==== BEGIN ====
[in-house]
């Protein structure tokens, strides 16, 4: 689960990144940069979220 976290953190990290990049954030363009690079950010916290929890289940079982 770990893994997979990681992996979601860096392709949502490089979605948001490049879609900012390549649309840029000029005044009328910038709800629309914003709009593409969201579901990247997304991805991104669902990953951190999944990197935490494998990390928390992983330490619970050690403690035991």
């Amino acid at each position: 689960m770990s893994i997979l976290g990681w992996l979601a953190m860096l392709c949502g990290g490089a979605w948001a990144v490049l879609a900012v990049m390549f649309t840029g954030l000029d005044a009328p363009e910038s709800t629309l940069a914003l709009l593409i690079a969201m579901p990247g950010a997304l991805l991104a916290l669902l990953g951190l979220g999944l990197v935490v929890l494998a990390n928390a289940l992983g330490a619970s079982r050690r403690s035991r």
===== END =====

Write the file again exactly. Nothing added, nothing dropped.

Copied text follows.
[in-house]
């Protein structure tokens, strides 16, 4: 689960990144940069979220 976290953190990290990049954030363009690079950010916290929890289940079982 770990893994997979990681992996979601860096392709949502490089979605948001490049879609900012390549649309840029000029005044009328910038709800629309914003709009593409969201579901990247997304991805991104669902990953951190999944990197935490494998990390928390992983330490619970050690403690035991």
């Amino acid at each position: 689960m770990s893994i997979l976290g990681w992996l979601a953190m860096l392709c949502g990290g490089a979605w948001a990144v490049l879609a900012v990049m390549f649309t840029g954030l000029d005044a009328p363009e910038s709800t629309l940069a914003l709009l593409i690079a969201m579901p990247g950010a997304l991805l991104a916290l669902l990953g951190l979220g999944l990197v935490v929890l494998a990390n928390a289940l992983g330490a619970s079982r050690r403690s035991r």